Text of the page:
Today there is a horrific derivatives bubble that threatens to destroy not only the U.S. economy but the entire world financial system as well, but unfortunately the vast majority of people do not understand it. When you say the word "derivatives" to most Americans, they have no idea what you are talking about. In fact, even most members of the U.S. Congress don’t really seem to understand them. But you don’t have to get into all the technicalities to understand the bigger picture.
Basically, derivatives are financial instruments whose value depends upon or is derived from the price of something else. A derivative has no underlying value of its own. It is essentially a side bet. Originally, derivatives were mostly used to hedge risk and to offset the possibility of taking losses. But today it has gone way, way beyond that. Today the world financial system has become a gigantic casino where insanely large bets are made on anything and everything that you can possibly imagine.
The derivatives market is almost entirely unregulated and in recent years it has ballooned to such enormous proportions that it is almost hard to believe. Today, the worldwide derivatives market is approximately 20 times the size of the entire global economy.
Because derivatives are so unregulated, nobody knows for certain exactly what the total value of all the derivatives worldwide is, but low estimates put it around 600 trillion dollars and high estimates put it at around 1.5 quadrillion dollars.
Do you know how large one quadrillion is?
Counting at one dollar per second, it would take 32 million years to count to one quadrillion.…
If you watch any mainstream news program these days, it is almost a certainty that someone will mention the word "recession" before a half hour passes. In fact, it seems like almost everyone is either predicting that we are going into a recession, or they are warning of the need to avoid a recession or they are proclaiming that we are still in a recession. So will the U.S. economy once again be in recession in 2010? When you consider all the signs that are pointing that way, the evidence is compelling. The truth is that there is bad economic news wherever you turn. There is bad news in the housing industry. There is bad news in the financial markets. There is bad news in the banking system. There is bad news coming out of Europe. There are even signs that the bubble in China may be about to burst. Plus, the economic impact of the Gulf of Mexico oil spill could end up being the straw (or the gigantic concrete slab) that really breaks the camel’s back. So there are certainly a lot of pieces of news that "gloom and doom" economists can hang their hats on these days. There is a very dark mood in world financial markets right now, and it seems like almost everyone is waiting for the other shoe to drop. But does all of this really mean that we are looking at the start of another recession before the end of 2010?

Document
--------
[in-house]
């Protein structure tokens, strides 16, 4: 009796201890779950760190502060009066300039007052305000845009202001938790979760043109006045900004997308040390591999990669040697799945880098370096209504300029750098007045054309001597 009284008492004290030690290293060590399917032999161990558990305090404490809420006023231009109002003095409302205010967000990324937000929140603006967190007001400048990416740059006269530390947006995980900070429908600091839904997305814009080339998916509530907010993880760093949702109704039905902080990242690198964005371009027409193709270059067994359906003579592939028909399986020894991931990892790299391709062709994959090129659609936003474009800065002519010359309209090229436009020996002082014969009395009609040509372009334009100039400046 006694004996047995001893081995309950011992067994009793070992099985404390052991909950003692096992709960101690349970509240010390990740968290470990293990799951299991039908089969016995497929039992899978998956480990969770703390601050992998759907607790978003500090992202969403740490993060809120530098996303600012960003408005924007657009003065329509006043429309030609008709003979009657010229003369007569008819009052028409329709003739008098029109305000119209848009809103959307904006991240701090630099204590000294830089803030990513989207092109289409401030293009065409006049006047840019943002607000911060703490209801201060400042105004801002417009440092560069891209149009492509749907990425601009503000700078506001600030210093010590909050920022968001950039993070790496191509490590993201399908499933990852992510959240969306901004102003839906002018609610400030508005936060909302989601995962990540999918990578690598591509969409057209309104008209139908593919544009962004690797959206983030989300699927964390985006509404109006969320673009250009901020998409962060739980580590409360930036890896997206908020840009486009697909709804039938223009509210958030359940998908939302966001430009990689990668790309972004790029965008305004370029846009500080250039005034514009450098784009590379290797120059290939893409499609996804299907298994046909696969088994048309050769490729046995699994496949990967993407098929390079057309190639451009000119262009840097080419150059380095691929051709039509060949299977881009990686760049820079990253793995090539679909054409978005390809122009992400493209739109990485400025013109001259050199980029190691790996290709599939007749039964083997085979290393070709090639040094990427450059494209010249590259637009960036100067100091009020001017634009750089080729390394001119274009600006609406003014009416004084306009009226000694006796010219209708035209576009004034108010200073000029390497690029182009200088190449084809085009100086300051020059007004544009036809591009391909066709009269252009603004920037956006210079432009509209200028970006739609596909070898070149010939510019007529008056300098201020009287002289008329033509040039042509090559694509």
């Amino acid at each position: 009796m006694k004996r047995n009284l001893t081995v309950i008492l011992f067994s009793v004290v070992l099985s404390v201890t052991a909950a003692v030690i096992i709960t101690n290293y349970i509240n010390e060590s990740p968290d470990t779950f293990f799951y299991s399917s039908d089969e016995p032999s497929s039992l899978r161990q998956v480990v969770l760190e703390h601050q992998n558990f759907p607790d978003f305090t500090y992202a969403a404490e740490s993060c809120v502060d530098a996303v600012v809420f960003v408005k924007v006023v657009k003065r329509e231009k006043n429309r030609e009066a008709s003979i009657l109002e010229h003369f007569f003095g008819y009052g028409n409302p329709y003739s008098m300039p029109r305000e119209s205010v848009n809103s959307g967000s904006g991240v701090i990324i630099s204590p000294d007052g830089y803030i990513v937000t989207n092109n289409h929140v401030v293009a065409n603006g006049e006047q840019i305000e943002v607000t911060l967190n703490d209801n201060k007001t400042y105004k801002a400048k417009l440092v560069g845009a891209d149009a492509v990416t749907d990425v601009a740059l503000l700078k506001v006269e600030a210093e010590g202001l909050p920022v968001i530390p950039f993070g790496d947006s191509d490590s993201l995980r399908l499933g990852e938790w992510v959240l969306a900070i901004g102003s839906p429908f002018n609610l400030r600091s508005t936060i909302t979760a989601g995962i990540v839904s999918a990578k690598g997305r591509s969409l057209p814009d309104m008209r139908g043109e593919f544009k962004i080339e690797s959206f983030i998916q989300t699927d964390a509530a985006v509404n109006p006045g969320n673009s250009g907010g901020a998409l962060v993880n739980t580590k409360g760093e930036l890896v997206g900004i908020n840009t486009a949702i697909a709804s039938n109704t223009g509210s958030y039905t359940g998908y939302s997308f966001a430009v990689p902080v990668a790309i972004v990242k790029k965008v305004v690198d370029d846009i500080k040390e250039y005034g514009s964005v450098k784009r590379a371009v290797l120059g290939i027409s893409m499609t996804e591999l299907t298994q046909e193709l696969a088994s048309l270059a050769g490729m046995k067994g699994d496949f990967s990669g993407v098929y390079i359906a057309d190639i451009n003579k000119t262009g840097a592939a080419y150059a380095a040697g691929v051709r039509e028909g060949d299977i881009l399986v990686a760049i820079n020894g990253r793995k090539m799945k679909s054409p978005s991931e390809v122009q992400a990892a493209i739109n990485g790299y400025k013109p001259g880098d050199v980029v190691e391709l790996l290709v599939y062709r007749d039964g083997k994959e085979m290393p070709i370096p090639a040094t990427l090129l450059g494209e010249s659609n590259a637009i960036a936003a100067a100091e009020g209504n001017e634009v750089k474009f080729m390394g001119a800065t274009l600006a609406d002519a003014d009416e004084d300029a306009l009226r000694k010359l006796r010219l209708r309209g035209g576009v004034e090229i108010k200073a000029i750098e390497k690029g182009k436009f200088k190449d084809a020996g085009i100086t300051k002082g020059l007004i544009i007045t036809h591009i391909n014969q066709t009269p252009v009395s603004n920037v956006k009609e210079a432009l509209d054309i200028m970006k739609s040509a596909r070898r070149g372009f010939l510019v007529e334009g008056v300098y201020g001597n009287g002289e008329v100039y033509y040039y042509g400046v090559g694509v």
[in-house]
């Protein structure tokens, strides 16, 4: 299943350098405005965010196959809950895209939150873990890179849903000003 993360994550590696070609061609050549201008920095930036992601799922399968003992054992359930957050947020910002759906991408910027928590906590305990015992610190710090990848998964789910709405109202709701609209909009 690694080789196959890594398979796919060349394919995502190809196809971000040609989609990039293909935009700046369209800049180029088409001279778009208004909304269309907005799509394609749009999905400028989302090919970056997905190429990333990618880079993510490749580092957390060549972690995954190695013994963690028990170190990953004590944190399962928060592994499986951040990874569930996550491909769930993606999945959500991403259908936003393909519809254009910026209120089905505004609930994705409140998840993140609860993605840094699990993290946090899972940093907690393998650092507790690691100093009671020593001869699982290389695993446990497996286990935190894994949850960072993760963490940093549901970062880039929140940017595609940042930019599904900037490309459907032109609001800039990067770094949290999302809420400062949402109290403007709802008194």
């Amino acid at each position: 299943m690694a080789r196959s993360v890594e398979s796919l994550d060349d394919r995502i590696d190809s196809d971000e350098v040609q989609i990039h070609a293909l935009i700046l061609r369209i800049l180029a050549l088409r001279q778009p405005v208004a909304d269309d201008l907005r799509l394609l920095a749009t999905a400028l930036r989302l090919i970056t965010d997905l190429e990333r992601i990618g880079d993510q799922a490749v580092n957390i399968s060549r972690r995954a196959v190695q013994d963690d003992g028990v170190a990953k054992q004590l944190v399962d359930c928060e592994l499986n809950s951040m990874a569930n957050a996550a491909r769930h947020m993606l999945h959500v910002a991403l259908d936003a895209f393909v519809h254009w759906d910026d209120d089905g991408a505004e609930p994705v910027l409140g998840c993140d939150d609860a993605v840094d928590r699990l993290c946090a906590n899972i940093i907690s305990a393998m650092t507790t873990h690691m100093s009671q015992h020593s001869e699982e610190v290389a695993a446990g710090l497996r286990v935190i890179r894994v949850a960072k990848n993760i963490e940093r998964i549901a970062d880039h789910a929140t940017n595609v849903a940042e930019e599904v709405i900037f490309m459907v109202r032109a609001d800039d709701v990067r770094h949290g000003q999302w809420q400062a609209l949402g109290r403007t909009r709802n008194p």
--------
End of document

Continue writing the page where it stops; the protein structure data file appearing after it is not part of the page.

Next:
The truth is that nobody really knows. Things certainly look very ominous out there. The dark clouds are gathering and the economic winds are starting to blow in a bad direction. The following are 24 pieces of evidence that do seem to indicate that very difficult economic times are imminent….